North Korean traffic police moonlight as service stations

Friday 12th July, 2013
Driving an empty truck is prohibited in North Korea.

Driving an empty truck is prohibited in North Korea.

 

In most places in the world, people head for a service station when their cars run out of fuel. But what do people do in North Korea, where petrol stations are few and far between?

They look for someone who has a personal supply of fuel, and surprisingly perhaps, the most obvious source is a traffic cop.

North Korean traffic police always have plenty of petrol to hand. They have a habit of stopping cars for a trumped-up traffic infringement or for having the wrong papers, and siphoning out some of their fuel in lieu of a fine or a ticket. Most drivers know that it’s a waste of time to argue with the traffic police, so they give up the petrol without complaint.

The system works so that when their cars run out of fuel, they fill-up their tank again by visiting a traffic cop and bartering personal possessions. Drivers also have to barter or exchange their belongings for road permits and driving documents.

In addition to a driver’s license, North Korean drivers need to show a special permit for driving an empty truck (it is otherwise forbidden to drive one), a military mobilization permit (to transport soldiers in times of war), a certificate of driver training (to be renewed every year), a fuel validity document (a certificate confirming, ironically, that the petrol was purchased from an authorized source) and a mechanical certificate (to prove that the car is in working order).

But in reality, there is probably not a a single driver in North Korea who has been able to obtain the many necessary documents through official channels. Thus North Korean traffic police can demonstrate their power by stopping cars demanding to see the correct paperwork and exacting payment for drivers’ inevitable inability to do so.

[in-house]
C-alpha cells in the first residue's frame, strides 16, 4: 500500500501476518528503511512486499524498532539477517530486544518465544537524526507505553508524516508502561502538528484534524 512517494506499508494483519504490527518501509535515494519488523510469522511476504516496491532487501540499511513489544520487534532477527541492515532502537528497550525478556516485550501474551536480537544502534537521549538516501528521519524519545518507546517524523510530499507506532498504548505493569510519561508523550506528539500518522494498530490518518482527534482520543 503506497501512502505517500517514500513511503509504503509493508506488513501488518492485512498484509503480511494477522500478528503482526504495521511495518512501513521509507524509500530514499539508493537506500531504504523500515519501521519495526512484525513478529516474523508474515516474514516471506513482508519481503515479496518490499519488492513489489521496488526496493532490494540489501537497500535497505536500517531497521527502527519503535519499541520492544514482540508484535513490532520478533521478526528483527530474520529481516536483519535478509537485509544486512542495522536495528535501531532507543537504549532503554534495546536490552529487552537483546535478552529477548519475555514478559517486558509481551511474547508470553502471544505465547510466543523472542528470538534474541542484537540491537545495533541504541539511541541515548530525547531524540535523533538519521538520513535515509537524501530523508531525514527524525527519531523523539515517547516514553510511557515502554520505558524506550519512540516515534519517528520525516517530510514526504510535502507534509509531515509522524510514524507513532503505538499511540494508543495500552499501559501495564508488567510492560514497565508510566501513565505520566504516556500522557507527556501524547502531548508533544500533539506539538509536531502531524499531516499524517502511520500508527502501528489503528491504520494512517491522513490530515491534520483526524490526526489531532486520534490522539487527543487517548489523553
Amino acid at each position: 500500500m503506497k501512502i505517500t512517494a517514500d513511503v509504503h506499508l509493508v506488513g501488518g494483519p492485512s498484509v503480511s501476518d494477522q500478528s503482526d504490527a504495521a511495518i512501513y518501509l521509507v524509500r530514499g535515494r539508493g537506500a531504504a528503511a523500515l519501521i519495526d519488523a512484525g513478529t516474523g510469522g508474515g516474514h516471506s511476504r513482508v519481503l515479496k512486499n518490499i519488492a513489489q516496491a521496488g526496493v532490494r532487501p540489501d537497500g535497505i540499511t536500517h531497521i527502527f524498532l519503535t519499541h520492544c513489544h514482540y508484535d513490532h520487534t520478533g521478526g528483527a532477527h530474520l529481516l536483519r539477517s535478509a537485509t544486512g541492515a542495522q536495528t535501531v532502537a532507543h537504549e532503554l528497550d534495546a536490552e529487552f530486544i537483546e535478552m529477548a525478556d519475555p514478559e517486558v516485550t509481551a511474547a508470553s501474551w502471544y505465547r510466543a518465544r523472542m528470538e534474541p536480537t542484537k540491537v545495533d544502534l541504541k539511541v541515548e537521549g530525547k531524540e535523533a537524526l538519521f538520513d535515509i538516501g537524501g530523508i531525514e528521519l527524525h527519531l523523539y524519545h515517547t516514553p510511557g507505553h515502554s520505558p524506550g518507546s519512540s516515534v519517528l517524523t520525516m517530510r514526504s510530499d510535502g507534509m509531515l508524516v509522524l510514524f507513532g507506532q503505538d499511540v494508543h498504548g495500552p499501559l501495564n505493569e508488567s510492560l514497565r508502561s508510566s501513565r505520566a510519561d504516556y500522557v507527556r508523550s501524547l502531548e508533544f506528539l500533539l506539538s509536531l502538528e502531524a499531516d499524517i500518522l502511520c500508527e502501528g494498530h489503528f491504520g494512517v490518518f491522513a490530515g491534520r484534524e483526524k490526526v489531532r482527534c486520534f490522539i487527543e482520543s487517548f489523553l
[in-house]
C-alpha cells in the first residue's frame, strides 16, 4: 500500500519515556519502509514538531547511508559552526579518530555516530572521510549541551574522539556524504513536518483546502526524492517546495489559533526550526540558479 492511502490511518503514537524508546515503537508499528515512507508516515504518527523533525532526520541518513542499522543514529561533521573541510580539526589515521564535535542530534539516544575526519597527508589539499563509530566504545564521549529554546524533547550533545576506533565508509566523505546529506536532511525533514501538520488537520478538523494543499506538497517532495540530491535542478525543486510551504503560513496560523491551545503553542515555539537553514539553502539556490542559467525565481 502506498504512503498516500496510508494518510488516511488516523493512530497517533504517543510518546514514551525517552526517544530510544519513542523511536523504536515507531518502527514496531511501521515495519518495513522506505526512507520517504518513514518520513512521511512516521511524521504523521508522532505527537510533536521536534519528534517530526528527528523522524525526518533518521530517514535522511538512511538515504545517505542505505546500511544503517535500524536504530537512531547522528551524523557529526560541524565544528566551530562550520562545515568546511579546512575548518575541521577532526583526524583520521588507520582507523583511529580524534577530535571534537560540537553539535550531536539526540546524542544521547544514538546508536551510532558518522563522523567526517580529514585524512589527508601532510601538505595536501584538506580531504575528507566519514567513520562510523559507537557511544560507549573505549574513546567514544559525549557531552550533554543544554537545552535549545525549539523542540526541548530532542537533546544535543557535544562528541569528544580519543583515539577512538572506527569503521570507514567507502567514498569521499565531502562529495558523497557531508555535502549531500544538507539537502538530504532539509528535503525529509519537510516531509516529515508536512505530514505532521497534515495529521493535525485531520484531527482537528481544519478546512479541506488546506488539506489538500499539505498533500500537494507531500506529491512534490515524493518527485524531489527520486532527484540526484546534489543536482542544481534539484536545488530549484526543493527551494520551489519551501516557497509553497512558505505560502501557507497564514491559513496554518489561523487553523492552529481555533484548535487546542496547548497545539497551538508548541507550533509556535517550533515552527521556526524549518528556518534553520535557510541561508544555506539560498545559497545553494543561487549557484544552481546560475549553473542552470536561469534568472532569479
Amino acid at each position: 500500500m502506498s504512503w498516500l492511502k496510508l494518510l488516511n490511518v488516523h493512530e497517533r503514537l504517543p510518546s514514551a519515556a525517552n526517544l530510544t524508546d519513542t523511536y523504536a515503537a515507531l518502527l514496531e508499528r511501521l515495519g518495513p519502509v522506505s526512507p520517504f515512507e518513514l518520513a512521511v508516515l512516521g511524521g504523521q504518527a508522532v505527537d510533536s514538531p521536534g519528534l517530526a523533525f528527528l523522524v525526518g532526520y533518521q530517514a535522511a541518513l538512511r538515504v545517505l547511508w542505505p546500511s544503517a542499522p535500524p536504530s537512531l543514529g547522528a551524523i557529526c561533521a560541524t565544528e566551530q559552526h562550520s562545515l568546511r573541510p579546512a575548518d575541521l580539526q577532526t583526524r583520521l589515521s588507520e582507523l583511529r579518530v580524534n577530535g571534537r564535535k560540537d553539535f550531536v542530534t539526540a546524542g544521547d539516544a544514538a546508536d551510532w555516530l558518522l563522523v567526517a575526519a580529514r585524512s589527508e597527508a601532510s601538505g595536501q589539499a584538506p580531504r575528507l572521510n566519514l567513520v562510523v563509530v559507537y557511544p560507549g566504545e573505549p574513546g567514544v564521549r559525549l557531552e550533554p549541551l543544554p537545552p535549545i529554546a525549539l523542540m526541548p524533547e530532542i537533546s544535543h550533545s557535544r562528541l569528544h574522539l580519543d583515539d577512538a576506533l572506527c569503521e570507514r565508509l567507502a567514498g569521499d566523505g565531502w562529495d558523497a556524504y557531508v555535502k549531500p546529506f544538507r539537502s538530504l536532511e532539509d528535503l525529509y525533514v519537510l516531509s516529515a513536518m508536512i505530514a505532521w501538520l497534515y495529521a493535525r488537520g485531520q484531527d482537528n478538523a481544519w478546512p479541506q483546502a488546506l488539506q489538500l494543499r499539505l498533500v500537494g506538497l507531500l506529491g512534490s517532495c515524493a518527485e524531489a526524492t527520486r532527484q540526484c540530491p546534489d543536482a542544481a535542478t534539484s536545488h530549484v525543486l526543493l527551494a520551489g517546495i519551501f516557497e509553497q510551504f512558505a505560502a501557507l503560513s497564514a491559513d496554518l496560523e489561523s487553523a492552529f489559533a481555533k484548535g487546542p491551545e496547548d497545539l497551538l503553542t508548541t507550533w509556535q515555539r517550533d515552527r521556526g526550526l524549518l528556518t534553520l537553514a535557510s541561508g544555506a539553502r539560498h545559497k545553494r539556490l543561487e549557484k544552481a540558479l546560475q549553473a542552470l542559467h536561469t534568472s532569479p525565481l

The gas that is obtained in this way is then used as bribes further up the line, or sold back to drivers in exchange for goods that the officers need.

North Korean refugee Kim Ji-ho* explains, “Since there aren’t that many cars in North Korea, drivers and traffic police usually know each other. When drivers run out of gas, they ask their traffic cop for a top-up. They offer not money, but some item in exchange. In that way, we get on by bartering.”

Traffic-related bribery isn’t confined only to drivers, but is also common among pedestrians. When an occasion comes up when people need to use a car, they can get the use of one through the traffic police, who have the authority to confiscate a car on the spot. Ordinary drivers who are not part of powerful organization have no choice but to do as they’re told.

North Korean refugee Choi Bok-hee* tells us, “When I have to use a car, I go to see a traffic cop I know, taking him a bottle of alcohol. As soon as he sees my face, he asks, “Where do you need to go?” And then he stops car after car until he can set me up with one that’s heading to my destination.”

Since North Korean civilians know that petrol can be used like money, they sometimes use their mouths and hoses to suck fuel out of parked cars while no one is watching. If they get found out, they cannot complain even if they get beaten to death.

It’s a very risky way to earn a living but the traffic police, simply by wearing a uniform, may take with impunity what an ordinary citizen would be punished severely for stealing.

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